I've Been Charged - What Can I Do To Help Myself?
Why me? How can I let this happen? If I could just go back and undo what I did. It's only natural to engage in this thought process when you have been charged with a criminal offence. Such sentiments may be echoing repeatedly in your mind. You may even believe that you cannot stop them. However, you must to be able to help yourself.
Begin by recognizing that this thought process creates feelings of helplessness and is disempowering. If you are reading this, then you are probably trying to understand your predicament and attempting to gain some measure of control over the situation. This is a major step in the right direction.
Gaining control over your emotions and thought process is essential. It's the first step in the journey ahead. Doing so will allow you to think clearly and make effective decisions. Whatever has happened to bring you to this point has already transpired. There's absolutely not any advantage to re-living it and judging yourself. Accept that it has happened. You now face a challenge that you need to confront.
Take a sheet of paper and write"To my lawyer" at the peak of the page. This will preserve the privileged nature of this document. Write down in as much detail as possible (do not be worried about including irrelevant facts) everything that happened during the incident that lead to the charge. If you feel there's relevant background information then include it. Also, make notes of any questions and concerns that come to mind. This exercise serves several functions. It preserves your memory of those events that you may be asked to testify to many months down the road. It provides your lawyer a complete and accurate understanding of the situation. It makes it possible to clarify and articulate your own thoughts.
The next task is to find the perfect lawyer. This may appear to be a formidable task. After all, what do you really know about the law? Knowledge of the law isn't something you will need to find the ideal lawyer. You are able to ascertain whether you want someone. You are able to judge whether you prefer the individual's approach. You are able to assess a person's communication skills. You are able to appreciate how long that person has or has not spent with you. Use these factors to guide you. You have a lifetime of experience dealing with people. Rely on it. Trust your instincts. Trust yourself.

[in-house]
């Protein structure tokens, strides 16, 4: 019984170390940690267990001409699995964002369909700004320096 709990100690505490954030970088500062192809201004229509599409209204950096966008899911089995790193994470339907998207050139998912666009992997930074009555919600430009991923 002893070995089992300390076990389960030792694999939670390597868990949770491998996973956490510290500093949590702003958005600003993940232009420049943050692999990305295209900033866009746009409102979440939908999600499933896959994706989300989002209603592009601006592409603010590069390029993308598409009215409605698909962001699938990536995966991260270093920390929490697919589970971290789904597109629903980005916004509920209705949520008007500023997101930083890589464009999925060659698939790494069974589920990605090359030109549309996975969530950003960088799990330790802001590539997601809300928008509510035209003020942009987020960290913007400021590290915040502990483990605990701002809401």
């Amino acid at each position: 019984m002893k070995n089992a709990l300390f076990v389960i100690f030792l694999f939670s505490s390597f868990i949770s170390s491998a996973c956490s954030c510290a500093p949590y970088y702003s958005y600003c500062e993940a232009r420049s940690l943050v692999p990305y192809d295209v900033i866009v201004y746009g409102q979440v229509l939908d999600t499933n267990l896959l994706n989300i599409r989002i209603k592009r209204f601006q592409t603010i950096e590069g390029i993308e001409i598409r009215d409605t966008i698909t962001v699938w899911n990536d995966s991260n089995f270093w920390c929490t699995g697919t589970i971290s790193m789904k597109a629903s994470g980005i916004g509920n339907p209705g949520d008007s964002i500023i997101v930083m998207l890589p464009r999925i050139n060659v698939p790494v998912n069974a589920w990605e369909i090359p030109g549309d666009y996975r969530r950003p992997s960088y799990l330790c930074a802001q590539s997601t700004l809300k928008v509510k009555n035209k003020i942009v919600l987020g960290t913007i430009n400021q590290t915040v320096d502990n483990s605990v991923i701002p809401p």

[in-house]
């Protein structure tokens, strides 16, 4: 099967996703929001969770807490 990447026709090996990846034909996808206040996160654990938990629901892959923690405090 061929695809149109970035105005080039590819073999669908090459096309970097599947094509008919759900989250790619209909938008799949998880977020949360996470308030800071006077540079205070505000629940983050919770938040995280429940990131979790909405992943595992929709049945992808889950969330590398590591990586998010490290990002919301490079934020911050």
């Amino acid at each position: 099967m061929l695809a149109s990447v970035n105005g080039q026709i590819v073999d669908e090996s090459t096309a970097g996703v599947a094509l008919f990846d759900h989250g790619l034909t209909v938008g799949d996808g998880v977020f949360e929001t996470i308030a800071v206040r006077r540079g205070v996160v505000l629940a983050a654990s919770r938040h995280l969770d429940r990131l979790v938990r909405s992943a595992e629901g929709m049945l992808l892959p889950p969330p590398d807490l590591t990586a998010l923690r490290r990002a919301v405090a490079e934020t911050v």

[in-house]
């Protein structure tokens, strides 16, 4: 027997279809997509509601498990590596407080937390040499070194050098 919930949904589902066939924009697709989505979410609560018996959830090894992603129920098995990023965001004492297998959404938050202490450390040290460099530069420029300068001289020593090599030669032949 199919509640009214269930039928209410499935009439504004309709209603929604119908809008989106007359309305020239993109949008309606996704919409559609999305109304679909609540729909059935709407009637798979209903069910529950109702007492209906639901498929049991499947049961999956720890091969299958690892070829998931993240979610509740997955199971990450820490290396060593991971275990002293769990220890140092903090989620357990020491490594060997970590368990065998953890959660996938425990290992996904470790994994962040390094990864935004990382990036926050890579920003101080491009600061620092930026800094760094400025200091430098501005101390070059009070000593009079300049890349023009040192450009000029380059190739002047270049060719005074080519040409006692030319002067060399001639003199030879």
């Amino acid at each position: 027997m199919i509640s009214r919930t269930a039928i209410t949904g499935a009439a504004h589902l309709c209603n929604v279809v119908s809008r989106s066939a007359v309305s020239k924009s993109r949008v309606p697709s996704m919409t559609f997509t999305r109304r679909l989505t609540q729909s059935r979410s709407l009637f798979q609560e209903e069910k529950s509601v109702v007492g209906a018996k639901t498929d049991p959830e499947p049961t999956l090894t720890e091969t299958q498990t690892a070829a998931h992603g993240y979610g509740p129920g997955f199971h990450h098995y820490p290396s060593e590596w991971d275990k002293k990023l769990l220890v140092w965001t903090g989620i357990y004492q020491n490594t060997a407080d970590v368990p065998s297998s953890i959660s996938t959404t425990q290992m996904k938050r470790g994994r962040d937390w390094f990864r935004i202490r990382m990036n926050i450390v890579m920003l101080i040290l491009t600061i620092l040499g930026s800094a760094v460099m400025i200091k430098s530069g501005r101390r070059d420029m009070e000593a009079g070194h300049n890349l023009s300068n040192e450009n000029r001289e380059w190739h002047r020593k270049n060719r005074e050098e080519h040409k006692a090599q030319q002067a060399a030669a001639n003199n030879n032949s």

Keep the channels of communication open. A lack of communication between a lawyer and client often leads to misunderstandings and a breakdown in the relationship. It's the lawyer's duty to keep the customer well-informed and updated on a regular basis. However, you can and should pick up the phone anytime you have a question, a concern, an idea, or just want to know if there has been a development in your case. A fantastic lawyer encourages this sort of contact and will make himself available to his customers. Make sure that your lawyer adheres to the philosophy and take advantage of it. The more communication you have, the better educated you and your lawyer will be. As a result, your lawyer will be able to supply more meaningful advice and you, in turn, will provide better instructions to your lawyer. In the long run, you'll be more satisfied with the level of service you get from your lawyer.
Be proactive in the development of your case. Be prepared to participate in the construction of your defence. As brilliant as the lawyer may be, he doesn't have a first-hand understanding of the facts. You do. You were there. The facts are everything. A fantastic lawyer admits this and will set out to master the facts. To do so, he should involve you in the procedure. Review the signs with your lawyer. Comment on what you agree with, what you disagree with, what you think could be overlooking. Share your ideas. You may come up with something your lawyer hasn't thought of.
Finally, maintain a positive attitude. Negative feelings will creep up from time to time. This is natural and to be expected. However, don't let them interfere with your attention. Simply acknowledge them then put them aside. A positive attitude will allow you to effectively process information and advice from the lawyer; to provide appropriate instructions to your lawyer; to communicate your concerns; and to generally be useful in your defence.
Remember, as bad as it sounds now, you'll get through this